What are CVEs?
The world of Cybersecurity Vulnerability management is as wide is it is deep. Nefarious actors fighting to infiltrate networks will rip apart common vulnerabilities (CVEs) of the tools used to conduct business and look at every nook and cranny to see how they can get a foot in the door. Thankfully as these exploits are found, they are cataloged and reported so that the community at large can take steps to mitigate their security risks.
One of the largest bodies and catalogs of these vulnerabilities is known as the MITREs CVE List, or Common Vulnerabilities and Exposures (CVE). The CVE List was launched by the MITRE Corporation as a community effort in 1999, to help build a list of known vulnerabilities to help rapidly publicize publicly known threats across the landscape. While the CVE isn’t just another vulnerability database, it is still one of the largest resources for many cybersecurity professionals to use to help mitigate risks across their networks.
This community effort in building a CVE list has many benefits and can help quicken the strengthening of defenses across public and private networks. Since Hackers have easier communication channels to communicate exploits, it is imperative that those protecting networks also build some form of communication system to counteract attacks. CVE enables swift data correlation across multiple sources regarding the vulnerabilities and exploits listed. Knowing the cracks in your armor doesn’t only allow for a path of mitigation and removal of them, sometimes you can’t remove a tool or system, and thus need to find the tool necessary to cover or mitigate the risk in another way.
To follow, Security advisories often include CVEs in them, and knowing how to read and research them further is necessary to further your security posture. You would bake these CVEs into your vulnerability management program and scanners to help identify and monitor for exploitation
Reporting a CVE requires contacting any one of the CVE Numbering Authorities (CNAs), most likely MITRE which is the primary contributor to its own vulnerability database.
It is important to remember that new CVE entries may take time to appear in the MITRE database (upwards of months).This can happen for a variety of reasons:commercial, legal, or staffing issues.
One major consideration in this is that CVE upkeep and tracking is most definitely not the end all – be all for risk management. There are still CVE-less Vulnerabilities. Some start out as Zero Days that haven’t been reported yet or some vulnerabilities and exposures just won’t be reported and cataloged.. So due diligence is still required. Keep in mind that Zero days, or not cataloged or reported events and vulnerabilities, must first affect someone for it to be listed, so looking at heuristics and holistic integration of cybersecurity tools to monitor for Zero days is still a major part of your vulnerability management strategy.
How to Read a CVE:
CVE + Year + 4 Digit serial number
Every new CVE entry receives a unique ID following the above formula:
For example Log4J has the CVE of CVE-2021-44228
CVE numbers are usually given to each new CVE issue by MITRE. However, it is worthwhile noting that MITRE is not the only one. Are other entities known as CVE Numbering Authorities (CNAs) have the authority to create them.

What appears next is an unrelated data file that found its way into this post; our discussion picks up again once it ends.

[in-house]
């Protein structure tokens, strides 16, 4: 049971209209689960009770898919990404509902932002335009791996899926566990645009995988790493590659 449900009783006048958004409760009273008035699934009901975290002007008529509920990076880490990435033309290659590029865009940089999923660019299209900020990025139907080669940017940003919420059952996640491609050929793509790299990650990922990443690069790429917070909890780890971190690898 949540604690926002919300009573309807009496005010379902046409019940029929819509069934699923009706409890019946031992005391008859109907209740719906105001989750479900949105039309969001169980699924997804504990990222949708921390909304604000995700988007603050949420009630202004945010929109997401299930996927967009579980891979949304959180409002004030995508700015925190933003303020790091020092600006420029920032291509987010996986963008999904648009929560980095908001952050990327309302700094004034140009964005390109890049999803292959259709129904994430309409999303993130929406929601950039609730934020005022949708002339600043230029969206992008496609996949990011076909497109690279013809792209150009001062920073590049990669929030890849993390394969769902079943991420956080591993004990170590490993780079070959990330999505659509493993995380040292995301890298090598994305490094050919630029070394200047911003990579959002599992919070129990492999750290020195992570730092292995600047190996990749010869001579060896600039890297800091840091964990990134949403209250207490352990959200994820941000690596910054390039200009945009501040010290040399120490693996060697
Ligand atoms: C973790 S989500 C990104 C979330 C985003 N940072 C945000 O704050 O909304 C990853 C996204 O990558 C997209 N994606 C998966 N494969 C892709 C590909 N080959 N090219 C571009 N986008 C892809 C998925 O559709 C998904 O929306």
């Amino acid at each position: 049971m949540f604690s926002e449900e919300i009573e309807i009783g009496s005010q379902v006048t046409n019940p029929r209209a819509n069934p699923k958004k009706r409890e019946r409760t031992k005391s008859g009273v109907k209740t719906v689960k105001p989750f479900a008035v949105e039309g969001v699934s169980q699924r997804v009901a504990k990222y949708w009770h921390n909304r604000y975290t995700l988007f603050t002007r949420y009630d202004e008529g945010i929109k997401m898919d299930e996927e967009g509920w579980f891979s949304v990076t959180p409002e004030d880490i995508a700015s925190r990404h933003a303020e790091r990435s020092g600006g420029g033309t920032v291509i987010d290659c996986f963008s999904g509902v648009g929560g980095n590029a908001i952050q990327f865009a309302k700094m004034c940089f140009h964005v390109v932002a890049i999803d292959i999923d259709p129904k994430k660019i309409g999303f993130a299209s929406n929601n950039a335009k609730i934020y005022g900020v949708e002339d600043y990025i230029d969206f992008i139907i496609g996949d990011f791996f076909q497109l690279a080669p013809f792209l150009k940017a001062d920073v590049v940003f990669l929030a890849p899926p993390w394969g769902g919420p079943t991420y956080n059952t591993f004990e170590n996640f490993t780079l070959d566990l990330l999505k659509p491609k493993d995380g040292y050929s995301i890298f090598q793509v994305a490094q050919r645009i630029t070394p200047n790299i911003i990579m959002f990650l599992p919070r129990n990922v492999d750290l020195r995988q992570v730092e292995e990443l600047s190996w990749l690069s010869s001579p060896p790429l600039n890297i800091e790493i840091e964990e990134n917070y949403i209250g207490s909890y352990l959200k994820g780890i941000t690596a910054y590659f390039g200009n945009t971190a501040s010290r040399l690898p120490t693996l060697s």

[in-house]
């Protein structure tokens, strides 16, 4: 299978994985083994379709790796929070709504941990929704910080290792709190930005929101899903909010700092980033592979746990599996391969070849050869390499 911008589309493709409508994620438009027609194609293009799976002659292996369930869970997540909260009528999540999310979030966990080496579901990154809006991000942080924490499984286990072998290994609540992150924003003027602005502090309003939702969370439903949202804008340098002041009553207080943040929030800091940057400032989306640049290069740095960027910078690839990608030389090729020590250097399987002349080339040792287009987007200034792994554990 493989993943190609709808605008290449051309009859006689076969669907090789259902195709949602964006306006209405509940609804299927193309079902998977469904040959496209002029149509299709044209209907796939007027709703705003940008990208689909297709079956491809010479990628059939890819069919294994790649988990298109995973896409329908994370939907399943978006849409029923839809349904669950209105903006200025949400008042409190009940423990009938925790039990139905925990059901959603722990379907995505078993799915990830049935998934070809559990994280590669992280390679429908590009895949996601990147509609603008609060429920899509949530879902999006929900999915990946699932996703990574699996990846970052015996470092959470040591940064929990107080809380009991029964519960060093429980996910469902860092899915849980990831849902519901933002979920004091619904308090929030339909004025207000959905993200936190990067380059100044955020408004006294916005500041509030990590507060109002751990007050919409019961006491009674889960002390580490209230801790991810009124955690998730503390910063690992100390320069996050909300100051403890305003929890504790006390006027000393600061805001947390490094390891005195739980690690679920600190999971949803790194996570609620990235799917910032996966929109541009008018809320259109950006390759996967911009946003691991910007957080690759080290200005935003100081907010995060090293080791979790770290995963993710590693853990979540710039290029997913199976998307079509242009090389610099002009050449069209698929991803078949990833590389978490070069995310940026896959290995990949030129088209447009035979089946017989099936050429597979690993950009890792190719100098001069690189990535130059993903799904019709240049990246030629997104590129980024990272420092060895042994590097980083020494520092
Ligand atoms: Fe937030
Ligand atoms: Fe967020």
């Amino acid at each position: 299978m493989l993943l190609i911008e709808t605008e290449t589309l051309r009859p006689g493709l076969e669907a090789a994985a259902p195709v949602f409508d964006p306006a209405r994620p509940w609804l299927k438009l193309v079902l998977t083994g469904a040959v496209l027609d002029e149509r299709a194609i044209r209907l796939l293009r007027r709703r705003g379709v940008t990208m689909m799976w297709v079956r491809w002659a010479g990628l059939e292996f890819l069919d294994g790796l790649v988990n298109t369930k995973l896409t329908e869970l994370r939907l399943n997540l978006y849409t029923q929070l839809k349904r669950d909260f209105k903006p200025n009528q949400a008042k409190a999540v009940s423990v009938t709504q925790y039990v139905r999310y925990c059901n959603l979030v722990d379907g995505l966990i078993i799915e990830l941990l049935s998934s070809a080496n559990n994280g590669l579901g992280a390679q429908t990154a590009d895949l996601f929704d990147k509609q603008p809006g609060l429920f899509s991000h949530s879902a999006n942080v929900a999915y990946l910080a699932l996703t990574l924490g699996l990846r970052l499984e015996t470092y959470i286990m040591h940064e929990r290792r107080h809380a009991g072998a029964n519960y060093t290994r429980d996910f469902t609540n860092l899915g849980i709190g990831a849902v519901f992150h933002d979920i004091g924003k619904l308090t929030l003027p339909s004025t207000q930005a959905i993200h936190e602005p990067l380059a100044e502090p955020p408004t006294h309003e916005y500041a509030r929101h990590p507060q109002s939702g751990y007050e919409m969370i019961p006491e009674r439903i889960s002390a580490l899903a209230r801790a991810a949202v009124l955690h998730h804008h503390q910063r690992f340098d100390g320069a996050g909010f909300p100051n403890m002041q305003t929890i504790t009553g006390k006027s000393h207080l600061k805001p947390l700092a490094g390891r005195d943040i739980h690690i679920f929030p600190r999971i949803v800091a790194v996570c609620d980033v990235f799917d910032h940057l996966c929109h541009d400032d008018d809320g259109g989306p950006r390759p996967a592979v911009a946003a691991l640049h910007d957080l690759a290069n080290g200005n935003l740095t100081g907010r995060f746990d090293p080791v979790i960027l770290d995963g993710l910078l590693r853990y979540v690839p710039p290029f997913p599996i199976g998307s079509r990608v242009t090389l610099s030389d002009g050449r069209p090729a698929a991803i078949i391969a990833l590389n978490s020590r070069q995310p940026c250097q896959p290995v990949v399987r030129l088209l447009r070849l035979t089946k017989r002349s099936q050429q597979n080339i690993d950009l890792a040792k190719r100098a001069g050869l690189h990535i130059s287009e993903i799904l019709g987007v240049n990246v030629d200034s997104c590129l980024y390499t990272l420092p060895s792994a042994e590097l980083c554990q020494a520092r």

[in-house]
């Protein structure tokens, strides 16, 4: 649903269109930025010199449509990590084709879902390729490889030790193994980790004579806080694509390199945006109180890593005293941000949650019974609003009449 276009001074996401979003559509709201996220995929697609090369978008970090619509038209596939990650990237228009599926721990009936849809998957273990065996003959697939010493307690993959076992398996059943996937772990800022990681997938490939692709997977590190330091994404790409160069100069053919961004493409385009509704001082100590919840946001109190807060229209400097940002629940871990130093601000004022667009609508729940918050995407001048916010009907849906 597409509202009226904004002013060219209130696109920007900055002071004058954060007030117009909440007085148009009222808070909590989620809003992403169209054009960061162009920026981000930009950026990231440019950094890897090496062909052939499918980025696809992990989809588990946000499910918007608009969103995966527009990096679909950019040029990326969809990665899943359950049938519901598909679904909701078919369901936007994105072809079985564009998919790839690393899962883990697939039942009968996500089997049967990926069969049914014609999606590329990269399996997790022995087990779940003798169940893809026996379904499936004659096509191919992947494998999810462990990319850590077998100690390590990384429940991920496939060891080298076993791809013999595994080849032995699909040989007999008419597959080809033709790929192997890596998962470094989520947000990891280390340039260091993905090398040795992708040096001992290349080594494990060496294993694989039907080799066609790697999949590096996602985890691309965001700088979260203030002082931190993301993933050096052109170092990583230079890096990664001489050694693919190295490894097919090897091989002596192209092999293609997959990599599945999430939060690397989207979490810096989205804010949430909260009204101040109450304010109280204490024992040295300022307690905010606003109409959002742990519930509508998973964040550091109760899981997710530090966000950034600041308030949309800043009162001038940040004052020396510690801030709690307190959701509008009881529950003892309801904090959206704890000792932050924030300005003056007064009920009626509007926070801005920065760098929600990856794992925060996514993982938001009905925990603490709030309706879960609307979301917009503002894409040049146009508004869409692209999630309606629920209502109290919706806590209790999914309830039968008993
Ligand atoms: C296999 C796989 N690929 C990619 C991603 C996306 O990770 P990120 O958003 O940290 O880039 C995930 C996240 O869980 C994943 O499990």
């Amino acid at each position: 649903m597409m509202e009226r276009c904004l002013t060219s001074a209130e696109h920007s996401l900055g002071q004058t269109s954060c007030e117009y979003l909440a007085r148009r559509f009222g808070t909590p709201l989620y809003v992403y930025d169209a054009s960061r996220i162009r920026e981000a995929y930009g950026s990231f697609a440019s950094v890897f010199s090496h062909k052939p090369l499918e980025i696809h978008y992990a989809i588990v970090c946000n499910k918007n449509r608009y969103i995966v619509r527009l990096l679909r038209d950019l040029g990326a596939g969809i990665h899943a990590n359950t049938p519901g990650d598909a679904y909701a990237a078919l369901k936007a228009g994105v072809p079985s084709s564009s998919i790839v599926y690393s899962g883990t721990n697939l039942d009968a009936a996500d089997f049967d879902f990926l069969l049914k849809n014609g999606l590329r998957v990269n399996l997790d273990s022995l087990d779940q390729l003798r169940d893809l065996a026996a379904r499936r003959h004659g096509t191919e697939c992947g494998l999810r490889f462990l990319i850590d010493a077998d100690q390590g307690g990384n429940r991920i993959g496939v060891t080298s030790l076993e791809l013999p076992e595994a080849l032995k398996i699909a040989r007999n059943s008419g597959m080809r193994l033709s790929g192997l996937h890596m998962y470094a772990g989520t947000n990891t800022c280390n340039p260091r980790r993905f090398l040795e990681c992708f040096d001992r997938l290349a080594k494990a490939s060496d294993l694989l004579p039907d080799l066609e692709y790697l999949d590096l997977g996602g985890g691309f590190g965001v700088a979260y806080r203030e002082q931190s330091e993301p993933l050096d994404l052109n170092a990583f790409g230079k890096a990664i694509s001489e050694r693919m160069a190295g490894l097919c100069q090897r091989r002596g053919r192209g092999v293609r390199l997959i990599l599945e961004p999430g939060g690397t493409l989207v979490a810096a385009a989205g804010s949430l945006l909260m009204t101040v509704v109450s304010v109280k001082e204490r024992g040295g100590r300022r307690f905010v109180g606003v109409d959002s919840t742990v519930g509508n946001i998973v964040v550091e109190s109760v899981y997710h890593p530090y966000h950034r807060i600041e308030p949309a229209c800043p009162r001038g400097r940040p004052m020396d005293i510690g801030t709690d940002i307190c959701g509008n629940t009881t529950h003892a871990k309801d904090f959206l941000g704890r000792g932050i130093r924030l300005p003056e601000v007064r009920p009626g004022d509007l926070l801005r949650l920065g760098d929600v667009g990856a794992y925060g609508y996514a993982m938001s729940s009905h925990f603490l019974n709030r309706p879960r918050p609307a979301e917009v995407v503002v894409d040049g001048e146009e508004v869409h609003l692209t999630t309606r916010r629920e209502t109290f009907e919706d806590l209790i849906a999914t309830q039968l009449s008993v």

Beyond their unique ID, each CVE receives an entry date indicating when it was created followed by an individual description field and a reference field. If the vulnerability or exposure was reported by another entity, it will be liked and tie together any previous intel before being submitted as a CVE
Linking to technical information about the exposure occurs, and each CVE receives a CVSS score from the National Vulnerability Database, indicating its security severity. The NVD’s security severity ranking helps determine how to react to mitigating the vulnerability and how fast it should be done.
The CVSS score follows a formula made up of several security metrics. The metrics involved in determining the severity of a vulnerability include how access occurs, complexity of attack, confidentiality of data within the system containing the vulnerability, and the integrity of the exploited system, just to name a few.
As mentioned, CVEs and vulnerability lists aren’t the only thing you need to include in your cybersecurity vulnerability management program, but they provide a good layer of protection to filter out the most used exploits used in the wild. Unfortunately for CVEs to be useful, we must also know what we have in our environment. Moving to integrate CVE management into your cyber program (which most companies have been moving to do) not only enables more telemetry but forces a company to put all their ducks in a row, allowing for a more transparent, understood, and manageable path forward for increasing your company’s cybersecurity posture.
Contact us today to speak to an expert and learn how you can protect yourself from vulnerabilities in your organization and other security threats. Be sure to also check in on our blog for updates on today’s cybersecurity news and content on constructing your organization’s cybersecurity program.
Written by: William Sheehy